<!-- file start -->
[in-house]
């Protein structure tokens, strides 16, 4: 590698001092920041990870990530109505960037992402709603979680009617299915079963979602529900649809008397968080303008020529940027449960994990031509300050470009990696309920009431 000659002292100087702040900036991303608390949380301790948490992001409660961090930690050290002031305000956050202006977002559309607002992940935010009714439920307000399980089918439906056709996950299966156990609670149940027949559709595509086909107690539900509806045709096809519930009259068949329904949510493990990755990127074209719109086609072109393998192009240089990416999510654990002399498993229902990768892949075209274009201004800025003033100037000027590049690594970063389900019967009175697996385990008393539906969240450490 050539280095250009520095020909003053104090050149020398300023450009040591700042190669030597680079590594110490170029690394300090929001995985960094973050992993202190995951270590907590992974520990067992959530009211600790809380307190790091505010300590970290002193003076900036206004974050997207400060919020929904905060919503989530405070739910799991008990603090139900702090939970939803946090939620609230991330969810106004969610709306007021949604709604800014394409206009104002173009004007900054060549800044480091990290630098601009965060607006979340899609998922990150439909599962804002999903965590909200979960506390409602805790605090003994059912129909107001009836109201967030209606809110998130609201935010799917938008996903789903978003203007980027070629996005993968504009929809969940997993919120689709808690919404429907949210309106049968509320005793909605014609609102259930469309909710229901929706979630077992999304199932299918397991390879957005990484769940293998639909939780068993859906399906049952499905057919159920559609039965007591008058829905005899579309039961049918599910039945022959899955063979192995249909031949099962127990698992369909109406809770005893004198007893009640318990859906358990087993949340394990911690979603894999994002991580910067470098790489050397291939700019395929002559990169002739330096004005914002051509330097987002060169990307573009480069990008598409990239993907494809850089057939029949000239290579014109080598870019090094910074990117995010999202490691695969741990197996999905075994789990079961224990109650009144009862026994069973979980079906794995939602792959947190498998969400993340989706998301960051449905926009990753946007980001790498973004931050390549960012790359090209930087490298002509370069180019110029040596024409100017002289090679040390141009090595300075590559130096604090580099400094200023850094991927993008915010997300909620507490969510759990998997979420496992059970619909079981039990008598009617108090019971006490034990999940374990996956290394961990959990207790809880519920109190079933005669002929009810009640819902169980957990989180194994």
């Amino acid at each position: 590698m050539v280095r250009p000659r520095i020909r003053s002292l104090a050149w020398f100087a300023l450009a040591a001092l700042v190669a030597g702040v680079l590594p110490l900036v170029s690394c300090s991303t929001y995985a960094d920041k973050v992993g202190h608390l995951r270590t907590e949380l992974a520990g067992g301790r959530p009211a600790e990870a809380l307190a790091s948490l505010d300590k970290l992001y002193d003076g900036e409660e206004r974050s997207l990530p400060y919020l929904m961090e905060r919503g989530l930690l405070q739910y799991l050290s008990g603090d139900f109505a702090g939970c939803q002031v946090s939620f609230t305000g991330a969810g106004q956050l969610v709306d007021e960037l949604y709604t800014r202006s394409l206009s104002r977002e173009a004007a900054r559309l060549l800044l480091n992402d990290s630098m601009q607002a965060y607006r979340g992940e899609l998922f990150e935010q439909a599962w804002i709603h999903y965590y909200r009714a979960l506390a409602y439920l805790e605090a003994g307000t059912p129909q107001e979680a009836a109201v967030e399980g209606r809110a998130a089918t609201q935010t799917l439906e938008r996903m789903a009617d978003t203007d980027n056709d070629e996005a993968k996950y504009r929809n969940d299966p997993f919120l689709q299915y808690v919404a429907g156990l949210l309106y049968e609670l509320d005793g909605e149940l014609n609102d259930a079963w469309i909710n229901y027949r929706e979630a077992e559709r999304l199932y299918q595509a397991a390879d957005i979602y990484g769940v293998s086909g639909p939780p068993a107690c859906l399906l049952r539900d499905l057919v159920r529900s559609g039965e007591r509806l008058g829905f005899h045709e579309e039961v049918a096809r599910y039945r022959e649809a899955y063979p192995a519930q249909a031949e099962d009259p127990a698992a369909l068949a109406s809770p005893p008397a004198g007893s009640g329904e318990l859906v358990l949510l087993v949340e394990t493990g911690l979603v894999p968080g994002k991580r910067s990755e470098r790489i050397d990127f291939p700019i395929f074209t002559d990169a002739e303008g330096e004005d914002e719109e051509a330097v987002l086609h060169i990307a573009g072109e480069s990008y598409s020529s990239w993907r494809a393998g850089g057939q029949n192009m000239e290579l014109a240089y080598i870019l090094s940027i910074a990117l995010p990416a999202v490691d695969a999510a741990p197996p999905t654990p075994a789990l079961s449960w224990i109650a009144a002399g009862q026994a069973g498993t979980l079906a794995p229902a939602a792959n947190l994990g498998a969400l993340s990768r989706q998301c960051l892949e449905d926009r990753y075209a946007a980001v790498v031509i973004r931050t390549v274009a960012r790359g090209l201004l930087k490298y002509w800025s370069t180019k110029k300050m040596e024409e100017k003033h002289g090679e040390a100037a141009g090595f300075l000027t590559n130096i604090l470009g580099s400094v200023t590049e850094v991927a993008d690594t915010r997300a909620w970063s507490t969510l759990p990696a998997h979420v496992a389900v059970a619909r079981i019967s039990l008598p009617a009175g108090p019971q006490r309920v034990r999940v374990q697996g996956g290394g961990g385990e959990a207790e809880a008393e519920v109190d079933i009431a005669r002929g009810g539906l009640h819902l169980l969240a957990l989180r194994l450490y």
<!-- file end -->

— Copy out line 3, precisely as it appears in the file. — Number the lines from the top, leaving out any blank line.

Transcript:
């Amino acid at each position: 590698m050539v280095r250009p000659r520095i020909r003053s002292l104090a050149w020398f100087a300023l450009a040591a001092l700042v190669a030597g702040v680079l590594p110490l900036v170029s690394c300090s991303t929001y995985a960094d920041k973050v992993g202190h608390l995951r270590t907590e949380l992974a520990g067992g301790r959530p009211a600790e990870a809380l307190a790091s948490l505010d300590k970290l992001y002193d003076g900036e409660e206004r974050s997207l990530p400060y919020l929904m961090e905060r919503g989530l930690l405070q739910y799991l050290s008990g603090d139900f109505a702090g939970c939803q002031v946090s939620f609230t305000g991330a969810g106004q956050l969610v709306d007021e960037l949604y709604t800014r202006s394409l206009s104002r977002e173009a004007a900054r559309l060549l800044l480091n992402d990290s630098m601009q607002a965060y607006r979340g992940e899609l998922f990150e935010q439909a599962w804002i709603h999903y965590y909200r009714a979960l506390a409602y439920l805790e605090a003994g307000t059912p129909q107001e979680a009836a109201v967030e399980g209606r809110a998130a089918t609201q935010t799917l439906e938008r996903m789903a009617d978003t203007d980027n056709d070629e996005a993968k996950y504009r929809n969940d299966p997993f919120l689709q299915y808690v919404a429907g156990l949210l309106y049968e609670l509320d005793g909605e149940l014609n609102d259930a079963w469309i909710n229901y027949r929706e979630a077992e559709r999304l199932y299918q595509a397991a390879d957005i979602y990484g769940v293998s086909g639909p939780p068993a107690c859906l399906l049952r539900d499905l057919v159920r529900s559609g039965e007591r509806l008058g829905f005899h045709e579309e039961v049918a096809r599910y039945r022959e649809a899955y063979p192995a519930q249909a031949e099962d009259p127990a698992a369909l068949a109406s809770p005893p008397a004198g007893s009640g329904e318990l859906v358990l949510l087993v949340e394990t493990g911690l979603v894999p968080g994002k991580r910067s990755e470098r790489i050397d990127f291939p700019i395929f074209t002559d990169a002739e303008g330096e004005d914002e719109e051509a330097v987002l086609h060169i990307a573009g072109e480069s990008y598409s020529s990239w993907r494809a393998g850089g057939q029949n192009m000239e290579l014109a240089y080598i870019l090094s940027i910074a990117l995010p990416a999202v490691d695969a999510a741990p197996p999905t654990p075994a789990l079961s449960w224990i109650a009144a002399g009862q026994a069973g498993t979980l079906a794995p229902a939602a792959n947190l994990g498998a969400l993340s990768r989706q998301c960051l892949e449905d926009r990753y075209a946007a980001v790498v031509i973004r931050t390549v274009a960012r790359g090209l201004l930087k490298y002509w800025s370069t180019k110029k300050m040596e024409e100017k003033h002289g090679e040390a100037a141009g090595f300075l000027t590559n130096i604090l470009g580099s400094v200023t590049e850094v991927a993008d690594t915010r997300a909620w970063s507490t969510l759990p990696a998997h979420v496992a389900v059970a619909r079981i019967s039990l008598p009617a009175g108090p019971q006490r309920v034990r999940v374990q697996g996956g290394g961990g385990e959990a207790e809880a008393e519920v109190d079933i009431a005669r002929g009810g539906l009640h819902l169980l969240a957990l989180r194994l450490y």